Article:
Audiophile Switch Experiment Results

In “The Value of Audiophile Switches” thread I proposed an experiment to see if I could detect any changes in SQ with the addition of an audiophile switch to my system. As this thread has been suspended, I’ve started this new thread for those who expressed interest in my findings.

The audiophile switch used was an English Electric 8. This setup allowed me to seamlessly switch back and forth between the two balanced inputs on my preamp while playing identical streams to the two endpoints connected to these inputs. To my surprise, the preamp was able to switch between the inputs without producing any delay, dead-time, or strange noises allowing a quick and accurate comparison between the control and test signal paths.

My wife was in charge of Ethernet cable swapping, which was done while I was out of the room, so that I did not know which switch was inserted into each signal path.

The program material was mostly a mix of jazz, classical, and blues selections I am familiar with and that have good imaging and SQ. Most were local files, some were Qobuz. For fun I included a few 1970’s favorites that don’t, in my opinion, sound so good regardless of the playback chain.
To start, I compared the SQ of the two streamers without either the control or audiophile switches inserted. I felt it was essential to verify that the sound from the two signal paths was indeed indistinguishable from each other. Not surprisingly, I could not detect any difference in SQ between these two signal paths.

Next, I inserted the control switch but left out the audiophile switch to make sure that this $29 switch was not in some way degrading SQ and invalidating the experiment. Again the two signal paths were indistinguishable from each other.

Finally I inserted the audiophile switch into the mix, and did some extensive listening. I had my wife reconfigure which switch was in which signal path a number of times, to remove as much bias from the experiment as was practical. Throughout this testing, I was never able to perceive any differences in tonality, transient reproduction, or soundstaging. Indeed, to me, the streams sounded indistinguishable from each other on all the program material.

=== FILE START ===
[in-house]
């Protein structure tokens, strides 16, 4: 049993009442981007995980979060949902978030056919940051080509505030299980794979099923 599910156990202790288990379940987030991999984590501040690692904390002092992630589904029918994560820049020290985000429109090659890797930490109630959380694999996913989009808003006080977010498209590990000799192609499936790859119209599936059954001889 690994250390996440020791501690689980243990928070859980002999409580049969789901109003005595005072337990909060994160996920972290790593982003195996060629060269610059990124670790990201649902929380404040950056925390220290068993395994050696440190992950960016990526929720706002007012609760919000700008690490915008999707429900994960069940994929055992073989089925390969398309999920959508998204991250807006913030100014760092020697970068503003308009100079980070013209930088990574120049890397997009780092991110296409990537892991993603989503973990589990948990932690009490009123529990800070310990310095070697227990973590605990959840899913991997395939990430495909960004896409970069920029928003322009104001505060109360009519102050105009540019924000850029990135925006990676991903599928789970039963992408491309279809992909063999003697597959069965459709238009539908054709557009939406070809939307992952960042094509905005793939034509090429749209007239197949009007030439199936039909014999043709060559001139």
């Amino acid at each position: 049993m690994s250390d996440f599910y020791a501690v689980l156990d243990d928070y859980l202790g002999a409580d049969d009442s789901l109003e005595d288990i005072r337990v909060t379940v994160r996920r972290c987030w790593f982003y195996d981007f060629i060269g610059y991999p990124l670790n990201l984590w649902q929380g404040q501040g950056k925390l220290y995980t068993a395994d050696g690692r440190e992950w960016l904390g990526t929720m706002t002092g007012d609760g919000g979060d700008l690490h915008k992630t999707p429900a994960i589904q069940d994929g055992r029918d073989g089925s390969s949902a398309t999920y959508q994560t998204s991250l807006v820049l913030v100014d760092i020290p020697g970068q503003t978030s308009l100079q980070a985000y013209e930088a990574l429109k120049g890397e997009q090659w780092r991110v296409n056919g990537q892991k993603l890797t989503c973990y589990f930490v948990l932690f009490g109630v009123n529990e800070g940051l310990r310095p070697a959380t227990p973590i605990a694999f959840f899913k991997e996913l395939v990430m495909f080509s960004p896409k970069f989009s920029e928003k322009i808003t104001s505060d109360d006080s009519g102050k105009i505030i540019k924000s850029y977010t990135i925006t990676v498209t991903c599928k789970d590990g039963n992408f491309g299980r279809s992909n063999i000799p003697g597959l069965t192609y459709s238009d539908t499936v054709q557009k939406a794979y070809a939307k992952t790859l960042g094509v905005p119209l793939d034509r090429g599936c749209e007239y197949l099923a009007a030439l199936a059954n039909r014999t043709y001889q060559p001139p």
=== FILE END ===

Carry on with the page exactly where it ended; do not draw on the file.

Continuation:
If you believe the networking experts, this is hardly unexpected. If you believe happy owners of audiophile switches (including the audio professionals who let me demo this switch and whose opinions I value), my ears and/or system must not be good enough to appreciate the benefits. I’m not interested in debating which is true, I’m merely presenting my results for those who asked to see them. I will, however, be happy to give more detail about the testing if there are any questions.

A few notes on the English Electric 8 switch: This is a very attractive piece of audio kit. The case is handsomely designed, and it feels quite substantial compared to the typical datacom switch. The cables and power go in the back, and there are power and link indicator lights for each port on the front panel. Unlike most switches, the lights are dim and will not overwhelm the listener if the switch is visible in an equipment rack.

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Your results are what I would have expected. However, how do you know the 24 port switch is not degrading the signal such that the downstream switches don’t matter? I would do the experiment without the 24 port switch.

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Its the same switch (albeit a 24 port model instead of a 5 port model) as the “control” switch. The audiophile switches claim to fame is that it will de-crapify dirty ethernet data, so if it does what it claims to do, if would be more obvious if the 24 port switch was degrading the signal.

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Exactly as expected! Thanks for reporting the outcome.

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So, you have proved the audiophile switch will not "de-crapify the dirty data. But, what if the data never passes through a crappy switch? Would the audiophile switch sound better? I doubt it, but I don’t think you have tested for that. Perhaps you did not intend to.

It’s also possible you have a very “clean” system and there is no crap to de-crapify. I agree with your conclusion, just pestering it a little. Good job.

EDIT: And yes, the results are totally one person’s subjective judgement.

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Not intending to put a damper on the results in way shape or form but this test implies that in your setup such an “audiophile switch option” is of no “on the surface benefit” use to have in play.

Also doesn’t say that someone else might not hear a difference or might hear one favourable or not in your system. I wonder if the supplier of the switch came over and did the same double blind test you did if he/she would hear anything different.

It also doesn’t take away from the discussion that others may find preferable results and some may not.